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Veiled chameleon

By MSA 2005 Map showing dry plateaus, mountains, river valleys habitats in Yemen, southern Saudi Arabia


Class Reptilia
Order: Squamata
Family: Chamaeleonidae
Genus and species: Chamaeleo calyptratus

The veiled chameleon is one of the most commonly spotted species of Old World chameleons. As juveniles, they are usually light green, but they acquire bold bands of color as they mature.

Veiled chameleons have a long, sticky tongue that they use to catch insects, the main source of their diet. They are able to catch their prey by standing completely still and following the insect with their eyes, which are able to move independently of one another and even swivel almost 180 degrees.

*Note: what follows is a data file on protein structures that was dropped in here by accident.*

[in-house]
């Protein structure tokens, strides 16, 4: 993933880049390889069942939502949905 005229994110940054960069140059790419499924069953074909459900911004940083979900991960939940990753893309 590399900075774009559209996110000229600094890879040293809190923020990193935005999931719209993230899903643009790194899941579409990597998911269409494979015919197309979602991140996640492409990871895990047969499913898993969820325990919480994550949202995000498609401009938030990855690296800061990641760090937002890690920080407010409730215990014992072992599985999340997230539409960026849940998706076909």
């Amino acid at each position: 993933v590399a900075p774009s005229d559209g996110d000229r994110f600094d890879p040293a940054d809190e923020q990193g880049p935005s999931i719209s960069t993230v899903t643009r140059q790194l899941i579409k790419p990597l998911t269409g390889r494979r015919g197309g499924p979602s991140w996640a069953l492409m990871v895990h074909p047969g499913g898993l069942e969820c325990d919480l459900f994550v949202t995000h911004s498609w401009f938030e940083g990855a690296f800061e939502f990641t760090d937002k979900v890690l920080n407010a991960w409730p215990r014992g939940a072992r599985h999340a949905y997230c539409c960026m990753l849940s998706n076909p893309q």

Living mostly in trees, veiled chameleons have hands, similar to a human hand in an oven mitt—their 'fingers' are all fused together and they have a separate thumb—and a prehensile tail that they use to navigate between branches and leaves.

Females change color within 18 hours of a successful mating, which can occur up to three times a year, and then lay between 35 and 85 eggs that are buried in sand.

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